AM Technical Profile: WUMP
view] On Hughes Road in Madison, just south of Portal Lane and
the Southern Railroad lines.
- Power (ERP):
- Day: 1 kW
- Night: 129
- 1 tower
Groundwave Service Contour from the FCC's Public Files
- Owned by
Cumulus Broadcasting LLC
- // W280BA
// W284DL Madsion (CP)
- For the early
history of the station that was on this frequency previously, see
the history for WVNN.
The station that is currently on this frequency traces its roots
back to 1360 kHz, when The Great American Broadcasting Corporation
signed on a 500 watt daytimer in 1983 with Country music. The
original calls were WABT, a set of calls that had also been used
before in Birmingham (TV channel 13) and on a station in Tuskegee in
Changes began when the station was sold to Excelsior Broadcasting
Corporation in 1985. With Athens-licensed WJMW applying to
vacate 730 kHz for 770 kHz, WABT applied to move into the vacated
730 kHz allotment. In 1987, the station signed on the new
frequency with an Urban Contemporary music format as "D-73", with
the WDKT calls. This put them in direct competition with the
market's big urban outlet WEUP; rumors of high ads rates and
corruption in the offices meant that the station never truly reached
its potential, and things were going downhill by 1989. It was
off the air a good bit in the early 90s, and only came on with CNN
Headline News occasionally. The license was batted around
until it wound up with Phoenix Capital in 1991. They signed
the station back on, again trying an Urban Contemporary format, as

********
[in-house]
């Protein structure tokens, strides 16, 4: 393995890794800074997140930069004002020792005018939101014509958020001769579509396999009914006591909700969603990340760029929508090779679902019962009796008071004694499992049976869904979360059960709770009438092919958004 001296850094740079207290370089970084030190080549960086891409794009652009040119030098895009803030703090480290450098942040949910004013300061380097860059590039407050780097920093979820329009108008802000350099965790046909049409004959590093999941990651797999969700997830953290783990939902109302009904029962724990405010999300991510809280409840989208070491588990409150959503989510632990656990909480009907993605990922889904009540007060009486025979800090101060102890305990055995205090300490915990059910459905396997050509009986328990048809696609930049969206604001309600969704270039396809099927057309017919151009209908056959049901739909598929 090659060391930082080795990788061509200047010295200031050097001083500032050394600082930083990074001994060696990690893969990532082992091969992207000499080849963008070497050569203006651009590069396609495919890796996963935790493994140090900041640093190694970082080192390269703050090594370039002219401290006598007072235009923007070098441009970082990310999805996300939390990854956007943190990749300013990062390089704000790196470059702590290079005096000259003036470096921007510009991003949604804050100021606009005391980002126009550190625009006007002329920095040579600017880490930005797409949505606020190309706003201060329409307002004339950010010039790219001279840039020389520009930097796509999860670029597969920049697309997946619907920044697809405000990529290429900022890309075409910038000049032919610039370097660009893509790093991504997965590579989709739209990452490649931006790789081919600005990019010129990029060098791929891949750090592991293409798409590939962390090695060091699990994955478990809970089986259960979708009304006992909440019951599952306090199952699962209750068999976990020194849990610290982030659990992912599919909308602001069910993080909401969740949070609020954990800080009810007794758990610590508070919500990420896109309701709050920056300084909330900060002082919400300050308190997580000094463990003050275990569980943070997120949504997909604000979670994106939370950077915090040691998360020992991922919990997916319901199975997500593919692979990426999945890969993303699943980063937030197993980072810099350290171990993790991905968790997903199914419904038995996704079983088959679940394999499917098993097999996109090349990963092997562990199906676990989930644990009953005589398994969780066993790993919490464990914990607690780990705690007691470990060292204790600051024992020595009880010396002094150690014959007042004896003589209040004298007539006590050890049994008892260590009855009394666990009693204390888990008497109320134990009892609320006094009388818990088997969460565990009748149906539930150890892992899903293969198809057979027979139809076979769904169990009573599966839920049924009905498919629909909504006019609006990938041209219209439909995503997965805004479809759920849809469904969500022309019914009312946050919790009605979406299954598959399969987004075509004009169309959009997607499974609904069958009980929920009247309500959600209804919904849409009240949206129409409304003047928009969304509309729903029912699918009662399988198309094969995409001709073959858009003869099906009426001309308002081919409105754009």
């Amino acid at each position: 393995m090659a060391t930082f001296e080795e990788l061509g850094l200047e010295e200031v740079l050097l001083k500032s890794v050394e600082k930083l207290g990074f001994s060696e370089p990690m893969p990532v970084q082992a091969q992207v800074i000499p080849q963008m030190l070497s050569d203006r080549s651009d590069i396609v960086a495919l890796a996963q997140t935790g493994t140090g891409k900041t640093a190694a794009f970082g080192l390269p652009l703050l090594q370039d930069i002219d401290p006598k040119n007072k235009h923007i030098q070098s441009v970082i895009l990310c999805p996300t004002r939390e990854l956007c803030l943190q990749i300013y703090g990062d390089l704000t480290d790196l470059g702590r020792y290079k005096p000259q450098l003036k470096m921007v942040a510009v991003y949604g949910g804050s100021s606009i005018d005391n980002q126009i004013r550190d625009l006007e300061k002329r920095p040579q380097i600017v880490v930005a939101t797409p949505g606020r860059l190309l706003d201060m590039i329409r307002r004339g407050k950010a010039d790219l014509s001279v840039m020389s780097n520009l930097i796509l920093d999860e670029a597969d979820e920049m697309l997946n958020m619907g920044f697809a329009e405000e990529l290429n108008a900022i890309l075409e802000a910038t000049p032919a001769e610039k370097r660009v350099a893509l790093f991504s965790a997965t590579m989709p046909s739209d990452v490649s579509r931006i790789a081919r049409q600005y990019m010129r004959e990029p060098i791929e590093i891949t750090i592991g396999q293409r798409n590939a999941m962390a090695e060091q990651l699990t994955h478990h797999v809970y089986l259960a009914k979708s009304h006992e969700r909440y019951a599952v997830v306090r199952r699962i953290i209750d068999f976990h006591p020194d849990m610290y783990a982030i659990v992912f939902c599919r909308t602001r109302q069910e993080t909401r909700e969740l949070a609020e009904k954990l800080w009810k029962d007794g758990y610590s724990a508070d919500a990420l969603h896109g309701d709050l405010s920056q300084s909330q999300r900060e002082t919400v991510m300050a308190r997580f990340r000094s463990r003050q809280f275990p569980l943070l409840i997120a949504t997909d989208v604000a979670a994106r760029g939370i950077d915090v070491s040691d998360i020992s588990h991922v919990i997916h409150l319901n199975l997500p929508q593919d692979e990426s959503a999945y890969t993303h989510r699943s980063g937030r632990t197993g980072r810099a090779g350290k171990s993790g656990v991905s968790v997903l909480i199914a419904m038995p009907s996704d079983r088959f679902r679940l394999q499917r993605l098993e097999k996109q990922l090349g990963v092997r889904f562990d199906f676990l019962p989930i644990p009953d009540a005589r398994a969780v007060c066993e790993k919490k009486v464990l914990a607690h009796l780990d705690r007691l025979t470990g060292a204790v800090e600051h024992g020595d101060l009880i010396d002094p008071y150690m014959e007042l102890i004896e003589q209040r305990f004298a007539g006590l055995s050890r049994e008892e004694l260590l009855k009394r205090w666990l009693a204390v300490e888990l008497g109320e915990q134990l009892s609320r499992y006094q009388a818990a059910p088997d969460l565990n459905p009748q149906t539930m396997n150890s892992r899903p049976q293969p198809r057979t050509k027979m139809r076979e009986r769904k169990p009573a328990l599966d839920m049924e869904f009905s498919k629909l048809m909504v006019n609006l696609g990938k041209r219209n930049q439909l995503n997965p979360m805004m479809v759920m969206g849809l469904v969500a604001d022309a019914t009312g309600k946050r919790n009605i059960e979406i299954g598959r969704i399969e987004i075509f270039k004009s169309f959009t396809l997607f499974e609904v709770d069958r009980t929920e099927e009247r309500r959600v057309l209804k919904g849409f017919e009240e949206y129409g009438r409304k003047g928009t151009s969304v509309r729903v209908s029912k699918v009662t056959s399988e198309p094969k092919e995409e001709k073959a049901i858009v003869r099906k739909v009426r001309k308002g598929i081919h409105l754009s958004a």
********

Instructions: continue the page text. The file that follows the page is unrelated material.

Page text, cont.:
WKMW. When that didn't work, they tried rock. The
station eventually went dark again and didn't return until June
1993, when it was back on with News/Talk programming as WBBI.
The station continued to struggle and was shuffled amongst a few
more ownerships before landing with Madison Radio Company (Carl
Sampiere), who changed the format to Sports Talk. Sampiere
sold the station to Tennessee Valley Radio (Bill Dunnavant).
He kept the sports talk and changed the call sign to WUMP
(UMPire). [As a side note, Bill Dunnavant is related to Homer
F. Dunnavant, who owned WJMW. It was the station that vacated
730 kHz previously!)
In 2003, Dunnavant sold the station (and all his others) to Cumulus,
who owns the station today.
- It was
reported in late October 2008 that the station has gotten permission
to rebroadcast on FM translator W278AA, licensed to Madison.
This gives Huntsville its first FM sports talk on 103.9 MHz.
The translator was originally on 103.5 and rebroadcast the 93.3
station out of Tullahoma, Tennessee.
- On 2
January 2013, the station picked up CBS Sports Radio affiliation.
In mid-January 2018 the station's 103.9 MHz translator dropped its
directional antenna setup. In June of 2018 the station won a
construction permit for another translator, this one on 104.7 MHz.